“The price changes are coming at us so fast that we can’t process them fast enough,” said Neil Stern, the chief executive of Good Food Holdings, the company that operates Bristol Farms, Lazy Acres Natural Market, Metropolitan Market, New Seasons Market and New Leaf Community Markets. “Everybody is getting hit with the same external factors.”
Arnold Rodriguez, owner of Black Sugar Rib Co., a private caterer and a food vendor at the weekly Smorgasburg market in downtown Los Angeles, said that every part of his product — including ingredients such as mayonnaise and almond slivers — has been jumping in price.
As a result, “profit margins have shrunk” and he’s had to make significant adjustments. After meat prices rose, Rodriguez raised the price of his pulled pork nachos to $20 from $18. A pulled pork sandwich currently goes for $16, but “in the next week or two, we might start charging $18.”
Further up the supply chain, trucking companies are also feeling the pinch. Southern California gasoline prices have shot up 44% in the last year, and the surge in diesel costs has topped 50% in the same time.
Los Angeles-based trucking firm Kratos Enterprise Logistics has stopped transporting goods outside of California because of surging fuel prices and is operating within a radius of 500 miles to remain viable.
“I would typically earn revenues of $10,000 a week, but now it’s ranging between $5,000 and $9,000 as my clients are offering cheaper loads as inflation is impacting their businesses,” said the company’s chief executive, Luis Arevalo.
Rising prices, Arevalo said, have had a domino effect on the trucking business: The cost of buying a single truck tire has doubled from $400 to $800. “If gas prices continue to increase and the load revenues go down, I may either have to lay off or sell a truck to survive,” he said.
To cut costs, Kratos is planning to drop Amazon as one of its clients later this month. Compared with some other firms, Amazon requires logistics firms to have higher insurance coverage for goods that they transport.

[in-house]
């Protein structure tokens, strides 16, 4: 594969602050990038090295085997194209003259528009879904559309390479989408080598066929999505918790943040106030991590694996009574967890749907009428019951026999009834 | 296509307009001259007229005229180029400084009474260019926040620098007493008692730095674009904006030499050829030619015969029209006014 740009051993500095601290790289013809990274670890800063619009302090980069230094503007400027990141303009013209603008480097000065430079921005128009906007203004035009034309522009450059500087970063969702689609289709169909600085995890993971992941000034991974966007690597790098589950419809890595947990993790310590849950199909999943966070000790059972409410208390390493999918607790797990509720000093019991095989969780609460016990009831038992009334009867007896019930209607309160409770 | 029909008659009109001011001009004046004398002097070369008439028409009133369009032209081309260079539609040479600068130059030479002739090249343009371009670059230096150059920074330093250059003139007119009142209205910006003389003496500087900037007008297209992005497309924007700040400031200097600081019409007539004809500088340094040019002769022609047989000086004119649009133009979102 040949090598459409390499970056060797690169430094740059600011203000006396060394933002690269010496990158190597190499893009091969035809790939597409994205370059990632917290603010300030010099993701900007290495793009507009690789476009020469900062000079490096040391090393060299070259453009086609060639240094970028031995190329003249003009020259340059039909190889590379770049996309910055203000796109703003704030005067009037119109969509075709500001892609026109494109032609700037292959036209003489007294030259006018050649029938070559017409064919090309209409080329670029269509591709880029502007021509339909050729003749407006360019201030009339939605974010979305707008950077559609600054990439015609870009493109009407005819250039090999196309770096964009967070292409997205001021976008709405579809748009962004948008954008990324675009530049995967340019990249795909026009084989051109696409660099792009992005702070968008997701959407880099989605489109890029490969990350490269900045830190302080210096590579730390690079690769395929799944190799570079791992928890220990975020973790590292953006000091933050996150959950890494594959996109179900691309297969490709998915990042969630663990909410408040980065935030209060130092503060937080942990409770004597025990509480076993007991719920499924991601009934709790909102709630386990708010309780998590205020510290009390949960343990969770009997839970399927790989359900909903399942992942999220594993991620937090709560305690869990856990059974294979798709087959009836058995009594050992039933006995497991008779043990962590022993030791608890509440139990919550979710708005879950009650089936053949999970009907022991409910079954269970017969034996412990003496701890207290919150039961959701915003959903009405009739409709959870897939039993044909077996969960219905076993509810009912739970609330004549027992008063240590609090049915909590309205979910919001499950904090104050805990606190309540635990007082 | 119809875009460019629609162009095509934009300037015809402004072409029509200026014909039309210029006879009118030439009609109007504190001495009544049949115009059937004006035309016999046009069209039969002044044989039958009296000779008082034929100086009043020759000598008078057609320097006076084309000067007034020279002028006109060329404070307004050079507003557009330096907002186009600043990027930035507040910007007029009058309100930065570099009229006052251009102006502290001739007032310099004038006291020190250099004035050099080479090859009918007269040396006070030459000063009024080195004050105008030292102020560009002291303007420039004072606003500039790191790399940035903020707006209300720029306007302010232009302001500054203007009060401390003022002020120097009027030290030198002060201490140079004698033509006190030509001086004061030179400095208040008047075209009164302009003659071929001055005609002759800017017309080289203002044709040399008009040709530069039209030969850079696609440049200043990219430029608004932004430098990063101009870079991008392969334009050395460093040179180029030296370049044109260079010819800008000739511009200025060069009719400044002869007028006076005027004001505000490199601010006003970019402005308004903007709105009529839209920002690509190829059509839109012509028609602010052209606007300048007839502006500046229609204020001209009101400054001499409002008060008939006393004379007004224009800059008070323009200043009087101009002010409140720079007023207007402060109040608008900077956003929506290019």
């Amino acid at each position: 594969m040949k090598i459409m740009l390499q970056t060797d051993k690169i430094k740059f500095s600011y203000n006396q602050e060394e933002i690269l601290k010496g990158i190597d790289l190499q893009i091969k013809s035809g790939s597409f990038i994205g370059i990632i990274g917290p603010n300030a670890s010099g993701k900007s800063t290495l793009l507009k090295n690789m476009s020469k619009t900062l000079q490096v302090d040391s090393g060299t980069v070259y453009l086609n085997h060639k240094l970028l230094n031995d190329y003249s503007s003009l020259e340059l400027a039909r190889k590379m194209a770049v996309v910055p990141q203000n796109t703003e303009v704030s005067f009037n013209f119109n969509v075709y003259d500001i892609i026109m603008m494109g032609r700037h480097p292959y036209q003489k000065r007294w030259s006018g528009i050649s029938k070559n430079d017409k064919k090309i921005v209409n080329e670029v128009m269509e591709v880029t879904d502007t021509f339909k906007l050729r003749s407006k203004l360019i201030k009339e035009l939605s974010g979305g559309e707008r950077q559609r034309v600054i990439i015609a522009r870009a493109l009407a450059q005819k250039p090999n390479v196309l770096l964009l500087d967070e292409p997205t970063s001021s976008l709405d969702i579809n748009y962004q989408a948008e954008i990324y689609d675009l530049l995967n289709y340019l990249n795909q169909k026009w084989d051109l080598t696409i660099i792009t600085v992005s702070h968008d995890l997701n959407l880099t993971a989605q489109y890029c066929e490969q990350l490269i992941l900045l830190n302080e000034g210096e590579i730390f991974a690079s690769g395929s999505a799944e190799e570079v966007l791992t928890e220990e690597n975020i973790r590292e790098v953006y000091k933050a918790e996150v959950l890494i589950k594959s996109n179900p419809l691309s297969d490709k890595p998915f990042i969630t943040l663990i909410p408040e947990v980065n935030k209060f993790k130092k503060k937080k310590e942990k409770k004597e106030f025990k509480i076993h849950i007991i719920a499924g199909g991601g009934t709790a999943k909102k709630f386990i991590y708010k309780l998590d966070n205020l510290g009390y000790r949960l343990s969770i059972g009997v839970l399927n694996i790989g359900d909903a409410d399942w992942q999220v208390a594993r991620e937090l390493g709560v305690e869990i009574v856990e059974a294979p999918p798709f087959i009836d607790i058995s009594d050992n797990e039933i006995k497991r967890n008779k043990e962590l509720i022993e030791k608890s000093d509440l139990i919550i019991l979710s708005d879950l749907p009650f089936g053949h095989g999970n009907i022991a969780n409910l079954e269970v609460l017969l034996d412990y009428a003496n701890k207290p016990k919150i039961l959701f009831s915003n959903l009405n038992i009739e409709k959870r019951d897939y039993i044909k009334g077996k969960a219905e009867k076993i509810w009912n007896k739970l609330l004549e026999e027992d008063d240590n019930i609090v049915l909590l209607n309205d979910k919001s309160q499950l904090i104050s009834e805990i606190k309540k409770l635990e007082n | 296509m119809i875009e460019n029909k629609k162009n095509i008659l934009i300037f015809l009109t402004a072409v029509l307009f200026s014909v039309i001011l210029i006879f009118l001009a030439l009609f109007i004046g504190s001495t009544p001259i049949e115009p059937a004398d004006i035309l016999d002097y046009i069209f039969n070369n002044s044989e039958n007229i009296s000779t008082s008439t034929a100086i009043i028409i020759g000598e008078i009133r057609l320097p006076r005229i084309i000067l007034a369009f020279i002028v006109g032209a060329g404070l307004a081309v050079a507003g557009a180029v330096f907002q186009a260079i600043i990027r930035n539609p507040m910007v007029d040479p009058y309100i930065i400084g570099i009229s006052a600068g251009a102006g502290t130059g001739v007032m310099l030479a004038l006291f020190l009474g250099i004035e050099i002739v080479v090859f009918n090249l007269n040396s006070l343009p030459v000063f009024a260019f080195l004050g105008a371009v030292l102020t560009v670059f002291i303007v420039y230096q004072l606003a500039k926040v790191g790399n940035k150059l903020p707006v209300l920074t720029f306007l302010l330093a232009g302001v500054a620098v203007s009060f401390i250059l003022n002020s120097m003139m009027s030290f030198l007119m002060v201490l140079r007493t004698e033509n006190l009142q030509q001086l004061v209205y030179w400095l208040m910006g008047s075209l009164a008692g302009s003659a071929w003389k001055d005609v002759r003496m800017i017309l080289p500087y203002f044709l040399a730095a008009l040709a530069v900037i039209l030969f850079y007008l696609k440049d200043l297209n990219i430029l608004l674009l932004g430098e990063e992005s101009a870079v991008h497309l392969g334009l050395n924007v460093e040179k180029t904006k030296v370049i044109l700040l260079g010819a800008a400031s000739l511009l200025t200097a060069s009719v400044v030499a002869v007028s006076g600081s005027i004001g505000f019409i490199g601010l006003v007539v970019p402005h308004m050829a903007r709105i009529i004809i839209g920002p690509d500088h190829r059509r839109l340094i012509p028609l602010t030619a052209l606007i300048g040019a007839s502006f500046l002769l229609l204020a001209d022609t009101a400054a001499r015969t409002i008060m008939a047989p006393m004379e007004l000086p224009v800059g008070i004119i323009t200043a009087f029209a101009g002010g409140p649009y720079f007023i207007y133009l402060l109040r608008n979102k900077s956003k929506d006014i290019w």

“I will save around $5,000 on one truck every year by not working with Amazon,” Arevalo said.
On Friday afternoon, even shoppers and business owners on Larchmont Boulevard in tony Windsor Square said they were feeling the inflationary heat.
At Larchmont Mail Shop, owner Ted Kim said some customers have balked at higher prices imposed by FedEx and UPS this year. Both companies have raised the cost of overnight shipping by about $5 in recent months, he said.
Fewer people are mailing out expensive packages — those costing $50 and up to ship — he said: “Some people don’t ship [their items] because it’s too much.”
“It has made me worried,” said Kim, owner of the shop since 2004. “We’ve got to pay rent, pay the employees.”
A few doors down, at Village Pizzeria, menu prices have held steady in 2022 after an increase in 2021. Owner Steve Cohen, who opened the eatery on the boulevard in 1996, said he’s held the line despite the increased cost of foodstuffs.
Take the Wisconsin mozzarella he buys — last year it cost $2.90 to $3.10 a pound, and now it goes for about $3.65 a pound. With the restaurant running through about 500 pounds of the cheese each week, that’s a significant uptick, he said.
A saving grace has been that his customers still flock to the pizzeria.
“We are busy when we are open, but we do have feedback of high prices from people who aren’t regulars,” Cohen said. “I think they are affected by everything around them.”
Bob Wishnefsky, a post-production engineer at Paramount Pictures who is a longtime customer at the pizzeria, ordered a $12.75 meatball sub and said that inflation had given him a vague sense of anxiety.
“Everything is really out of control,” Wishnefsky said.
Times staff writers Eli Stokols, Hugo Martín and Laurence Darmiento contributed to this report.